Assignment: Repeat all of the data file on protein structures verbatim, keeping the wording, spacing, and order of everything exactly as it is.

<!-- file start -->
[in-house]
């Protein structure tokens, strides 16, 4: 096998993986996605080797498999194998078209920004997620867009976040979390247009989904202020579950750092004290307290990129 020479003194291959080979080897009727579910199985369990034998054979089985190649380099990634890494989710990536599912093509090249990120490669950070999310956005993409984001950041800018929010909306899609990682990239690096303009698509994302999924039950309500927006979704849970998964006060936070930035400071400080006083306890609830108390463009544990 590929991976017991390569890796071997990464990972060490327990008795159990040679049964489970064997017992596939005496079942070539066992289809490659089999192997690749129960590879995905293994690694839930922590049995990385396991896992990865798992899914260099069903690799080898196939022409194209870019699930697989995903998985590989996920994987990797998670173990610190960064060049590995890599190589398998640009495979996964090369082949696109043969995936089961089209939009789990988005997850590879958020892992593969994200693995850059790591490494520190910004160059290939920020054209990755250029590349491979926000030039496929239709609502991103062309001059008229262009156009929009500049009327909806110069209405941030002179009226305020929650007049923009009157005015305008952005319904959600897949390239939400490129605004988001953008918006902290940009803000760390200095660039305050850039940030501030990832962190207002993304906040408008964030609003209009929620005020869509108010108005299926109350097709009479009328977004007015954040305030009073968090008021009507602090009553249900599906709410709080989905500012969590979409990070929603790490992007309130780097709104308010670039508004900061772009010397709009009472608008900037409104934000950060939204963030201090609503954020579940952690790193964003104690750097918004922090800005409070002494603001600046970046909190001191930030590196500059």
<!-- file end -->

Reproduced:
[in-house]
């Protein structure tokens, strides 16, 4: 096998993986996605080797498999194998078209920004997620867009976040979390247009989904202020579950750092004290307290990129 020479003194291959080979080897009727579910199985369990034998054979089985190649380099990634890494989710990536599912093509090249990120490669950070999310956005993409984001950041800018929010909306899609990682990239690096303009698509994302999924039950309500927006979704849970998964006060936070930035400071400080006083306890609830108390463009544990 590929991976017991390569890796071997990464990972060490327990008795159990040679049964489970064997017992596939005496079942070539066992289809490659089999192997690749129960590879995905293994690694839930922590049995990385396991896992990865798992899914260099069903690799080898196939022409194209870019699930697989995903998985590989996920994987990797998670173990610190960064060049590995890599190589398998640009495979996964090369082949696109043969995936089961089209939009789990988005997850590879958020892992593969994200693995850059790591490494520190910004160059290939920020054209990755250029590349491979926000030039496929239709609502991103062309001059008229262009156009929009500049009327909806110069209405941030002179009226305020929650007049923009009157005015305008952005319904959600897949390239939400490129605004988001953008918006902290940009803000760390200095660039305050850039940030501030990832962190207002993304906040408008964030609003209009929620005020869509108010108005299926109350097709009479009328977004007015954040305030009073968090008021009507602090009553249900599906709410709080989905500012969590979409990070929603790490992007309130780097709104308010670039508004900061772009010397709009009472608008900037409104934000950060939204963030201090609503954020579940952690790193964003104690750097918004922090800005409070002494603001600046970046909190001191930030590196500059």